The first rezoning case of 2014 has also proved to be one of its most contentious, pitting northeast Raleigh homeowners against developers who wish to build a Publix-anchored shopping center off Falls of Neuse Road.
Following a contentious, three-hour Committee of the Whole meeting last week, planning commissioners on Tuesday chose to defer the case, allowing the developers more time to address their opponents’ concerns.
The drawn-out nature of this case should come as little surprise to those involved — when planning commissioners gave the go-ahead to get the process started in November 2013, they warned that the developers would face a long rezoning fight over the project.
At the time, commissioner Joe Lyle noted, “This is going to be a difficult rezoning.”
He had no idea. Since then, there have been three valid statutory protest petitions, which bar city council from approving a project without a three-fourths majority vote.
The petitions require the signatures of 20 percent of surrounding property owners, although one man — David Cox — handled the filing of all three.
Cox, a nearby resident and the founder of Grow Raleigh Great, has been an outspoken opponent of not only the Publix project, but any development that could impact existing neighborhoods.
In a variety of public meetings, from City Council to Comprehensive Planning, Cox has pointed out approved developments that are inconsistent with the language and intent of the Comprehensive Plan and UDO.
The Publix case in particular, Cox has argued, is a problem because the land in question, designated neighborhood mixed-use, prohibits “super stores/centers,” which, at a proposed 50,000 square feet, they argue the grocery store would be.
A recent report by city staff, however, found that “The proposal is consistent with the Future Land Use map and most pertinent policies of the Comprehensive Plan. At issue are potential reductions in street intersection level of service, and uncertainty regarding building massing and parking lot placement.”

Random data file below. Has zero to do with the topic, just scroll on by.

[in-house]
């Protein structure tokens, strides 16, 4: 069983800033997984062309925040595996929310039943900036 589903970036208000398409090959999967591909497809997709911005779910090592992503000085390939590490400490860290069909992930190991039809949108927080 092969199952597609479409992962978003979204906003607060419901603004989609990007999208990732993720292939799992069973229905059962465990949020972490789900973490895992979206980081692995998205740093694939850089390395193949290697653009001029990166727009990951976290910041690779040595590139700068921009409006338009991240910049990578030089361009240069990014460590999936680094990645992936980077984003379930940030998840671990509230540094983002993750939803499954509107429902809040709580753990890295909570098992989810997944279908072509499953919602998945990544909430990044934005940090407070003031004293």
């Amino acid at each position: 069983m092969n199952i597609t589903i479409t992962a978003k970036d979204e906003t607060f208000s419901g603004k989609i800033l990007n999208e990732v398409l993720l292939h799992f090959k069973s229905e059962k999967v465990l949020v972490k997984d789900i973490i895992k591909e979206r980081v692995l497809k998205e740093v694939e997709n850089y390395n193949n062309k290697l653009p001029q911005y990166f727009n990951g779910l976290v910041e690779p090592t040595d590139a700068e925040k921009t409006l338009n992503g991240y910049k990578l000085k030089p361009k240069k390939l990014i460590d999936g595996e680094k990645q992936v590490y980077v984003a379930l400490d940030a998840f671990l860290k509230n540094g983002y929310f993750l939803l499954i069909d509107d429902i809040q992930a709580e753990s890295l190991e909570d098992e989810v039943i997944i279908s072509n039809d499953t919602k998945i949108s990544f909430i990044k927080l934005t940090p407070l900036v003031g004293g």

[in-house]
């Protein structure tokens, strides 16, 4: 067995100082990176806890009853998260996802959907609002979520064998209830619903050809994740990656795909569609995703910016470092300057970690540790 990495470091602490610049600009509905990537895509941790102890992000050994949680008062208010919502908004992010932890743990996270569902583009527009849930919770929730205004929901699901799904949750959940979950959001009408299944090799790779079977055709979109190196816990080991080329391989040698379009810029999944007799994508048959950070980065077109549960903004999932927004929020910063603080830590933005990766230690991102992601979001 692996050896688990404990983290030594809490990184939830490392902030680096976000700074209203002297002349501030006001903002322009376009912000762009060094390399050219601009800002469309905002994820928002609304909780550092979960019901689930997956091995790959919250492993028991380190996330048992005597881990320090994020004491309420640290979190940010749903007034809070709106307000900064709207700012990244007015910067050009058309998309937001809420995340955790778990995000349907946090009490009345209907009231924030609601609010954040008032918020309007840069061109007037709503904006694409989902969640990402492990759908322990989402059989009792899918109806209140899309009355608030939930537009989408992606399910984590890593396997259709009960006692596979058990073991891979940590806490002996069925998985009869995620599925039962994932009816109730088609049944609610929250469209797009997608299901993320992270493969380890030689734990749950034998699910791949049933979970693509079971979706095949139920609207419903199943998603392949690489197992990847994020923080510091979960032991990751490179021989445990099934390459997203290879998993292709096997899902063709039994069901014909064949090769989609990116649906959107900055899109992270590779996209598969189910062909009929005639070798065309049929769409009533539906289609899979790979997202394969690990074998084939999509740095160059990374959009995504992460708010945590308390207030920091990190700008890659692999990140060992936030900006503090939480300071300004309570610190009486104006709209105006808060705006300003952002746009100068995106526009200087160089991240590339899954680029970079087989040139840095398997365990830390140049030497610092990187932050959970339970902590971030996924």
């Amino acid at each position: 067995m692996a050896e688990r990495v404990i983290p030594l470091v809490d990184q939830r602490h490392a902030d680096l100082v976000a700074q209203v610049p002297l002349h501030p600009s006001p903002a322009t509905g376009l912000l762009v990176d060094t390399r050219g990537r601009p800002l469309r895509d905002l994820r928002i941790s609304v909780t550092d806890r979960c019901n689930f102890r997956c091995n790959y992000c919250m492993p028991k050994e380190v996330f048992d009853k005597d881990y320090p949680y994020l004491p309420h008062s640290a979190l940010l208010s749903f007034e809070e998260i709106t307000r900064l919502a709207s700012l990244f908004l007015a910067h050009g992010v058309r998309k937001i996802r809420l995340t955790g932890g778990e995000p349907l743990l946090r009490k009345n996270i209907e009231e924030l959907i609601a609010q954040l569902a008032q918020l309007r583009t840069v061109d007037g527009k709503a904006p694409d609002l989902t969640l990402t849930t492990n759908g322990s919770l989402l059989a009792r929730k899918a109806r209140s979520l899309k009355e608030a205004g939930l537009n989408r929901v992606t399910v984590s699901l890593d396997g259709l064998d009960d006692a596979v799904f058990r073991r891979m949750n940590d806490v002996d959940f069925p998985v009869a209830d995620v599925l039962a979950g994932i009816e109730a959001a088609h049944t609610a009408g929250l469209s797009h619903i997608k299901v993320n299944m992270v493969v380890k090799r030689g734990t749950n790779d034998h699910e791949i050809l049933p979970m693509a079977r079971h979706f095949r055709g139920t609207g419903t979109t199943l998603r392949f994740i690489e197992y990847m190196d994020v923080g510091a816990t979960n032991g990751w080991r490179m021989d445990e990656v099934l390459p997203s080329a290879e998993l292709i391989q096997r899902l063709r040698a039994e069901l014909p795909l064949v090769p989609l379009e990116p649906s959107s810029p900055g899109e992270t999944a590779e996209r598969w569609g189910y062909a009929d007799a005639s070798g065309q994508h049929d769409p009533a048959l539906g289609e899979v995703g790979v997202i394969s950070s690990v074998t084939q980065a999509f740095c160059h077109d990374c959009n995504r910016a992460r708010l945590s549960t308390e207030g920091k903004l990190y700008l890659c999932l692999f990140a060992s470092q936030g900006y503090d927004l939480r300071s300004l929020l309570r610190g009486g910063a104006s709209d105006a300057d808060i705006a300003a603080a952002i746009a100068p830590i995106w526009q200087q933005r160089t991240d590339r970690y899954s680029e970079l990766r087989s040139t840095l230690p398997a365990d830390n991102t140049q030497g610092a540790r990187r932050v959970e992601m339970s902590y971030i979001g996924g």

How the project will move forward at this point remains to be seen; what kind of concessions the developer may be willing to make, and what neighbors like Cox may be willing to accept are details that will have to be hammered out at a future date.
The former Shell Station on Glenwood Avenue in front of the Crabtree Valley Mall will soon be home to a new 5,200 square-foot office building. Dubbed “The Jaguar,” the office will be used for financial services firm Charles Schwab. Finally, people who can afford to eat at the mall food court!
Designed by Raleigh’s New City Design Group, the building will feature floating glass walls and a landscaped terrace. In July, developer Plaza Associates told the Triangle Business Journal that they intend the structure to be “an iconic piece of architecture.” Which will be a tall order, given that the breathtaking design of the Shell station made the site a popular tourist destination.
Parents wishing to idle away the hours at the art museum after dropping their children off at school — that’s how rich people spend their days, right? — will surely appreciate the location of the new Follow The Child Montessori School, which is just off Blue Ridge Road near the North Carolina Museum of Art.
The $2.2 million project, with two new buildings clocking in at 9,000 and 8,000 square feet, is being handled by McKee Building Group.
As if Pho wasn’t amazing enough on its own, many restaurateurs choose to go the extra mile and work a clever pun into the title — Phonomenal, Phoever Young, Absolutely Phobulous — although Raleigh’s Pho joints have to this point been lacking an entrant into this rare echelon of hilariously delicious restaurants.